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Manager FAQs

Here are answers to some common questions managers have asked.  

  1. Can we do a contractual lien?
  2. Can we do a lock-out before filing an eviction?
  3. Can we accept partial rent and still file and eviction?
  4. Can we deduct the water bill from the rent?
  5. What can we charge a resident for breaking their lease?
  6. How many people are allowed in a one bedroom apartment?  
  7. How much can we charge for late fees?  
  8. How much can we increase the rent?  
  9. Can we charge a reletting fee AND accelerated rent if the resident is breaking the lease?  
  10. My resident is threatening to file bankruptcy an not pay my property for the rent they owe. Can they do that?  
  11. Are smoke alarms required in bedrooms?  
  12. So no fire alarms are required?  
  13. Do I need to register my property under the Habitability Ordinance?  
  14. I have just had a fire at my community, how do I reach the Red Cross for help?  
  15. I have questions about emotional support animals.  Where do I go?

Can we do a contractual lien?  

Yes but you can only do a contractual lien for non-payment of rent if it is stated in the lease.

 

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Can we do a lock-out before filing an eviction?  

Yes, as long as you give the resident a three to five day notice of intent to lock-out prior to the lock-out. 

 

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Can we accept partial rent and still file and eviction?  

Accepting money at any time does not waive your right to damages, past or future rent or other sums or to continue with the eviction proceedings.   

 

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Can we deduct the water bill from the rent?   

No, you can only deduct things such as a resident breaks a window and you have to repair it.  

 

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What can we charge a resident for breaking their lease?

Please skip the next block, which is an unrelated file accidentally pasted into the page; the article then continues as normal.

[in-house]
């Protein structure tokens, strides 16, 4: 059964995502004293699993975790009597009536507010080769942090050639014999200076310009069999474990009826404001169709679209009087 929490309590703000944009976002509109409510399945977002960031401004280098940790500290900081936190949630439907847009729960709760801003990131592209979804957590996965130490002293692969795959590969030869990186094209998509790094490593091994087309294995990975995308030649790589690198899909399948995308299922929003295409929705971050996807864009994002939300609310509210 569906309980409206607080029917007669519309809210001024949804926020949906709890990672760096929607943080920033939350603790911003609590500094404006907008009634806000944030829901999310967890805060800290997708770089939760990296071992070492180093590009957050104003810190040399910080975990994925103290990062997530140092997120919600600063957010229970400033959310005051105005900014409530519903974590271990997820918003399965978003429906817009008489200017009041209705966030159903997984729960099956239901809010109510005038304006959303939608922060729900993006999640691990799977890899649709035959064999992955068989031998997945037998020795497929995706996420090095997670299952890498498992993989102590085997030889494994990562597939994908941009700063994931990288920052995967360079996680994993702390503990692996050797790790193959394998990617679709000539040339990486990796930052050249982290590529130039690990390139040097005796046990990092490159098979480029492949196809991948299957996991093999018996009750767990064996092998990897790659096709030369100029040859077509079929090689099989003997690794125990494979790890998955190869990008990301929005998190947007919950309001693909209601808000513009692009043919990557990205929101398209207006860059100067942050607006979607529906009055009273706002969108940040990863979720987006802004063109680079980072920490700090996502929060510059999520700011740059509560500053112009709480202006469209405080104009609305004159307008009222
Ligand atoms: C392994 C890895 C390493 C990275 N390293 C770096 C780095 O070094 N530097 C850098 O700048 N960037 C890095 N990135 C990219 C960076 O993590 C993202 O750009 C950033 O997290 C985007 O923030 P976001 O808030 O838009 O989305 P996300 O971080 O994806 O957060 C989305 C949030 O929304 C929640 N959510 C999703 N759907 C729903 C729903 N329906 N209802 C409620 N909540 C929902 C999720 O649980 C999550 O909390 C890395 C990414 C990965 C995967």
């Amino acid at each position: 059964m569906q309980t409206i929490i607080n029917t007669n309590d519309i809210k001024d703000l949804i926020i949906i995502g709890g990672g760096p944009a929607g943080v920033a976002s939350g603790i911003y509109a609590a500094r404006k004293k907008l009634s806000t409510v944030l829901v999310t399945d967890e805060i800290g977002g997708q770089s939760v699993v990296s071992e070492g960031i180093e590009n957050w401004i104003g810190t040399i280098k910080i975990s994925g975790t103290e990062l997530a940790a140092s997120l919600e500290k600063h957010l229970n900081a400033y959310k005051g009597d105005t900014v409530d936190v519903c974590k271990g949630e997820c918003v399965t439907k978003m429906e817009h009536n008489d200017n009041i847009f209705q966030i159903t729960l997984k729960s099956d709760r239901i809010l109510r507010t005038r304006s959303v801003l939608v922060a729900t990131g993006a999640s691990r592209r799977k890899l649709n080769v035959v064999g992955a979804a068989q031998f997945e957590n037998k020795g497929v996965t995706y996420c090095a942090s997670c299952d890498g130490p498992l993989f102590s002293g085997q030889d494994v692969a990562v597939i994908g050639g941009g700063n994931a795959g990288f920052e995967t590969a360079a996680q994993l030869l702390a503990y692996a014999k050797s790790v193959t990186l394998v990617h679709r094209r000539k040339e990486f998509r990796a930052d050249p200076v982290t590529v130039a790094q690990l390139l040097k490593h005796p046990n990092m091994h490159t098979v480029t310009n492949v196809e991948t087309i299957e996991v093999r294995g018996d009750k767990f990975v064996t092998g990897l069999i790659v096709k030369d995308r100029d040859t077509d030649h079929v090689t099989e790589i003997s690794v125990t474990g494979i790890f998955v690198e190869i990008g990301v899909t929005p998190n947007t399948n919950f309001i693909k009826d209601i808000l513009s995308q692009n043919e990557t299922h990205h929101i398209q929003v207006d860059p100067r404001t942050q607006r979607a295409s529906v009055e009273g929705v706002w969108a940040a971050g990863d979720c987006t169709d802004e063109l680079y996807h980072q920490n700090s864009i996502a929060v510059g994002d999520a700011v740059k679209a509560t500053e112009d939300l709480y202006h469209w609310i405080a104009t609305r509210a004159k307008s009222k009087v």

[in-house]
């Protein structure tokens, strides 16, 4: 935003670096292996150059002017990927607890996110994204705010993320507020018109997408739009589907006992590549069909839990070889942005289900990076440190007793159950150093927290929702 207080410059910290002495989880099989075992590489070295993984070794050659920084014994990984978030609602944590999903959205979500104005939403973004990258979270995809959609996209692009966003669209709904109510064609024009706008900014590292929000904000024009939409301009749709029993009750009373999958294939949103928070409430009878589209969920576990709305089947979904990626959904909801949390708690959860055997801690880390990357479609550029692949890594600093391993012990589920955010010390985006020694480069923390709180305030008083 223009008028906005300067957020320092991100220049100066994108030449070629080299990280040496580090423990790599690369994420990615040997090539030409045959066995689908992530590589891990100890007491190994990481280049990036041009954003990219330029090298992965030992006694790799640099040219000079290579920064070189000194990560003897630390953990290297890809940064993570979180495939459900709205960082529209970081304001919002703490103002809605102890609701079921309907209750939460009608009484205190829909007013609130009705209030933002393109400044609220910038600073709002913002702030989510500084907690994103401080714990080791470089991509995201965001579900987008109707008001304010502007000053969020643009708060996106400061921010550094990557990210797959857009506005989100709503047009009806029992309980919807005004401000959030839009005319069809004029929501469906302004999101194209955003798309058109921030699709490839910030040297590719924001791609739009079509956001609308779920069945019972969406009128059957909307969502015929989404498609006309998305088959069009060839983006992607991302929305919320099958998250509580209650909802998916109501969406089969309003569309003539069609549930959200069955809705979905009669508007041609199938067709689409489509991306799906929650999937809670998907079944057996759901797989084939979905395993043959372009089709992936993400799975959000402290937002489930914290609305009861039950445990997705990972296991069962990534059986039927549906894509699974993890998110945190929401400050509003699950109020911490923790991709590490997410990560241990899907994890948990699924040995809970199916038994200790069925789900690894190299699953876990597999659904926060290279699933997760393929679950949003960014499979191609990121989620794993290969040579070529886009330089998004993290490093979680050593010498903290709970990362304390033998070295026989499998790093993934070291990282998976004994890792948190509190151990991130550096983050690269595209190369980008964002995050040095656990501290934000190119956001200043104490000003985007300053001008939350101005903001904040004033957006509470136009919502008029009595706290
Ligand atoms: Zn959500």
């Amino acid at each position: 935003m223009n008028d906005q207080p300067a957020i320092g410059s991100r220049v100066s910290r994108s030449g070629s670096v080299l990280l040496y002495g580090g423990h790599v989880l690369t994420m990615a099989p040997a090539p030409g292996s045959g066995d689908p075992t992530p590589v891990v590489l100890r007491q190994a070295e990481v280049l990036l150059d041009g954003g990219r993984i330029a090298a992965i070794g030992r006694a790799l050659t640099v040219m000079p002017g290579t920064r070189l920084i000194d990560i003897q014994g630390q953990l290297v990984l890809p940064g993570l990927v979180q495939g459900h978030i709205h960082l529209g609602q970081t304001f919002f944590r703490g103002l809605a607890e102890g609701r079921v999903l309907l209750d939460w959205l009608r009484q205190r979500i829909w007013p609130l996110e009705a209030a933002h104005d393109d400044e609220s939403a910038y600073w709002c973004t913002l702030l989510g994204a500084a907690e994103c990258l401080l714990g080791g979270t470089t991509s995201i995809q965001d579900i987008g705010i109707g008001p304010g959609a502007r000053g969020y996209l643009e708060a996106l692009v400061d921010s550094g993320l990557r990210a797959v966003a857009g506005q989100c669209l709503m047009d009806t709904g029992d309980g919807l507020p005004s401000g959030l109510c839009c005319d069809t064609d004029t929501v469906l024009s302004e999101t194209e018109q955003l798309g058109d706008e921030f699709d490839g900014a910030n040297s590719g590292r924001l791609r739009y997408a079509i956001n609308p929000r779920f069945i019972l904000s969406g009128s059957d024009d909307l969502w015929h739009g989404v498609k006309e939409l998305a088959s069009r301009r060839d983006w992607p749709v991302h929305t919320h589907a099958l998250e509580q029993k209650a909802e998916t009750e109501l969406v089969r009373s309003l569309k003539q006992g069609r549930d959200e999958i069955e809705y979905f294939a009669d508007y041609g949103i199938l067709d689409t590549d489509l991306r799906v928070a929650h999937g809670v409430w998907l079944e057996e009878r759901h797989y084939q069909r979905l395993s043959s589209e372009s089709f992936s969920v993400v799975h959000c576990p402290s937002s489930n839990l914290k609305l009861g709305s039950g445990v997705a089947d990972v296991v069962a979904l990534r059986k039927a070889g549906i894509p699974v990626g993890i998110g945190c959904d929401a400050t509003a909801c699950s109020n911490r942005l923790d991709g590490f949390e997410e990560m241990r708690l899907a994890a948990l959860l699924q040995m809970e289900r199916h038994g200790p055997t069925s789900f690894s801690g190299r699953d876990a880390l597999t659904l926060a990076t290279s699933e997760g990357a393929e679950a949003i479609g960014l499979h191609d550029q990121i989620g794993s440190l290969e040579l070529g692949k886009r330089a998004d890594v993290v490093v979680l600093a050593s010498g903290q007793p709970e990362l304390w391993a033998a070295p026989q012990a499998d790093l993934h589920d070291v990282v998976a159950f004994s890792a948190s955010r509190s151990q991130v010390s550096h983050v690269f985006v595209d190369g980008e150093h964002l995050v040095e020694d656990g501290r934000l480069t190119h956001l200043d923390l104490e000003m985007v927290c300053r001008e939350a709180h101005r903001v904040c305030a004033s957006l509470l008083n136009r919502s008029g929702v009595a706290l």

The resident can be charged throughout a 30 or 60 day notice, the reletting fee, cleaning charges and accelerated rent.  

 

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How many people are allowed in a one bedroom apartment? 

Each community can set their own policy as long as they are consistent with it or according to The Texas Commission of Human Rights two adults with a child under six months of age is acceptable in a one bedroom unit.  

 

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How much can we charge for late fees?   

The amount would be whatever the resident agrees to when signing the lease or whatever the policy is for the community.  If provided for in the written lease agreement, a late charge may be imposed but cannot be charged until rent is unpaid for two days. This means that if rent is due on the first of the month, the earliest you can lawfully begin charging a late fee is on the third of the month. You can still charge an initial late charge and subsequent daily late charges as long as the rent is past due There is no limitation in the state law on the number of days you may assess late charges. However, the TAA Lease Contracts only allow you to assess a maximum of 15 days of daily late charges. You can give a notice to vacate if rent is due on the first but not received however remember late charges may not be imposed until the third of the month, assuming rent is due on the first of the month.